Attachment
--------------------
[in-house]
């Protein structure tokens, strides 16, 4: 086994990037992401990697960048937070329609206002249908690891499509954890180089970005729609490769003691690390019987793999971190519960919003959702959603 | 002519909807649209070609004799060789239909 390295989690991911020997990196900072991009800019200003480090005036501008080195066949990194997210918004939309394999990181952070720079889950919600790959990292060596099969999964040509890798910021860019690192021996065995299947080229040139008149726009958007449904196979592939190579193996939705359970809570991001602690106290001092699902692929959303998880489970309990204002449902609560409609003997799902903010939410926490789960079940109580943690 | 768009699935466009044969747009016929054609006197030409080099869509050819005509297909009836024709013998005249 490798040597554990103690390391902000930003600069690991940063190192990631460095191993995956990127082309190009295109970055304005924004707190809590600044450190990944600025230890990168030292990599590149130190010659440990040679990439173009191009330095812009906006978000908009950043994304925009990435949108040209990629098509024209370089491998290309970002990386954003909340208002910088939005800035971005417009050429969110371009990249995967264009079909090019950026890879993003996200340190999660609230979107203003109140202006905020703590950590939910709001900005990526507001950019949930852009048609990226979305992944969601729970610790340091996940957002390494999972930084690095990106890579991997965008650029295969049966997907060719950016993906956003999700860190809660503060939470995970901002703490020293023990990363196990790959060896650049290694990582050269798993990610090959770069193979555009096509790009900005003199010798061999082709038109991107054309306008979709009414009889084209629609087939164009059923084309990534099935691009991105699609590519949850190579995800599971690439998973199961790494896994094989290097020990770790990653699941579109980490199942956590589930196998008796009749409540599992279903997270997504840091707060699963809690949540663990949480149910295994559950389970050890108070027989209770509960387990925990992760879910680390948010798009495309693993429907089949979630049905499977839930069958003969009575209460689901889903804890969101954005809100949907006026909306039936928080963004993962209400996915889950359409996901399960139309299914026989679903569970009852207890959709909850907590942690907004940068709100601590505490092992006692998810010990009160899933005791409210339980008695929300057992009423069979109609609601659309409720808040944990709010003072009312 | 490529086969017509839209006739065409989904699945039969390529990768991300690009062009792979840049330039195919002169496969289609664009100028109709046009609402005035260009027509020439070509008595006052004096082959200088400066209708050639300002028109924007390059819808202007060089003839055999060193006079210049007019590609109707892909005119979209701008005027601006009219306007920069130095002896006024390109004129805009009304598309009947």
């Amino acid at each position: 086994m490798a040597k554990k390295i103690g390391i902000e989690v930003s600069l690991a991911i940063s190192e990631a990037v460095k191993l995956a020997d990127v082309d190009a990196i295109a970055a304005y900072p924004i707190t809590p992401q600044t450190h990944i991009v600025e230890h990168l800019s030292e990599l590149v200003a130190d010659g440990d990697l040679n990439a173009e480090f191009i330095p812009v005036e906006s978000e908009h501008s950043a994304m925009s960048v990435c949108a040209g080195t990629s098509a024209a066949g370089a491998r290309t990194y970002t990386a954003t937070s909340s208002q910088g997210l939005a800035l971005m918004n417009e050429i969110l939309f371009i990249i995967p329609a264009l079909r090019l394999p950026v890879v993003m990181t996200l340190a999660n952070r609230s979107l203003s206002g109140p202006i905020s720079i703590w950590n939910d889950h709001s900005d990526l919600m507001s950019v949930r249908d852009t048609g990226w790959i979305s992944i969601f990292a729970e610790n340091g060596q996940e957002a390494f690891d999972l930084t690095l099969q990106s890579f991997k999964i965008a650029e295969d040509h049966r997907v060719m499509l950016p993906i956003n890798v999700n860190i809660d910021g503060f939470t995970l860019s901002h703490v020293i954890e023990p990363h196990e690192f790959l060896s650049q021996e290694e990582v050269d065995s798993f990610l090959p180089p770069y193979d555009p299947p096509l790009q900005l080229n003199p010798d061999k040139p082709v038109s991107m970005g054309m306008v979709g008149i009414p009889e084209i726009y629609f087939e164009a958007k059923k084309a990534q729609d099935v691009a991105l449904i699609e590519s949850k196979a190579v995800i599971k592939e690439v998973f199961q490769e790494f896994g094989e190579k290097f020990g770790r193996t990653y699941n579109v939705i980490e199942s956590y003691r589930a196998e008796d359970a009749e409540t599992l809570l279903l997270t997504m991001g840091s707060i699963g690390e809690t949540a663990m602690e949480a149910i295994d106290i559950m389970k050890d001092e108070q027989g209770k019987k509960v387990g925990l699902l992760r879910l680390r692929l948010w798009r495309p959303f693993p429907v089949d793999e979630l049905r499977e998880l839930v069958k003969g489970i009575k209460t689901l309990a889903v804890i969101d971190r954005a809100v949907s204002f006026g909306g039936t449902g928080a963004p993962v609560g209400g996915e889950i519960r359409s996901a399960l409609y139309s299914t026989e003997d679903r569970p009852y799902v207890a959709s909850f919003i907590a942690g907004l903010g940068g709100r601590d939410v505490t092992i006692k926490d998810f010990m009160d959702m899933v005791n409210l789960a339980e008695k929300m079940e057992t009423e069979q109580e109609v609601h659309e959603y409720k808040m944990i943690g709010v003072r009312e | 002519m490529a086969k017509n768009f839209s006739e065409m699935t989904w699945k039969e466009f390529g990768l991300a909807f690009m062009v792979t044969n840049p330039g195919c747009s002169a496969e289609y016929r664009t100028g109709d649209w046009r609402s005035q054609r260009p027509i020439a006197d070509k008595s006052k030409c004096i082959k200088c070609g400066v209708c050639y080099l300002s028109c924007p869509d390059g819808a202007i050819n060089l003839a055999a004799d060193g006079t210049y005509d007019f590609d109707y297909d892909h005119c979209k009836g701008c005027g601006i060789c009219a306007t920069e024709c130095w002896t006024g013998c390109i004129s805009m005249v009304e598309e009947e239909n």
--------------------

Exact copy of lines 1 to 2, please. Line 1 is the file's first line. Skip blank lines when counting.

[in-house]
């Protein structure tokens, strides 16, 4: 086994990037992401990697960048937070329609206002249908690891499509954890180089970005729609490769003691690390019987793999971190519960919003959702959603 | 002519909807649209070609004799060789239909 390295989690991911020997990196900072991009800019200003480090005036501008080195066949990194997210918004939309394999990181952070720079889950919600790959990292060596099969999964040509890798910021860019690192021996065995299947080229040139008149726009958007449904196979592939190579193996939705359970809570991001602690106290001092699902692929959303998880489970309990204002449902609560409609003997799902903010939410926490789960079940109580943690 | 768009699935466009044969747009016929054609006197030409080099869509050819005509297909009836024709013998005249 490798040597554990103690390391902000930003600069690991940063190192990631460095191993995956990127082309190009295109970055304005924004707190809590600044450190990944600025230890990168030292990599590149130190010659440990040679990439173009191009330095812009906006978000908009950043994304925009990435949108040209990629098509024209370089491998290309970002990386954003909340208002910088939005800035971005417009050429969110371009990249995967264009079909090019950026890879993003996200340190999660609230979107203003109140202006905020703590950590939910709001900005990526507001950019949930852009048609990226979305992944969601729970610790340091996940957002390494999972930084690095990106890579991997965008650029295969049966997907060719950016993906956003999700860190809660503060939470995970901002703490020293023990990363196990790959060896650049290694990582050269798993990610090959770069193979555009096509790009900005003199010798061999082709038109991107054309306008979709009414009889084209629609087939164009059923084309990534099935691009991105699609590519949850190579995800599971690439998973199961790494896994094989290097020990770790990653699941579109980490199942956590589930196998008796009749409540599992279903997270997504840091707060699963809690949540663990949480149910295994559950389970050890108070027989209770509960387990925990992760879910680390948010798009495309693993429907089949979630049905499977839930069958003969009575209460689901889903804890969101954005809100949907006026909306039936928080963004993962209400996915889950359409996901399960139309299914026989679903569970009852207890959709909850907590942690907004940068709100601590505490092992006692998810010990009160899933005791409210339980008695929300057992009423069979109609609601659309409720808040944990709010003072009312 | 490529086969017509839209006739065409989904699945039969390529990768991300690009062009792979840049330039195919002169496969289609664009100028109709046009609402005035260009027509020439070509008595006052004096082959200088400066209708050639300002028109924007390059819808202007060089003839055999060193006079210049007019590609109707892909005119979209701008005027601006009219306007920069130095002896006024390109004129805009009304598309009947």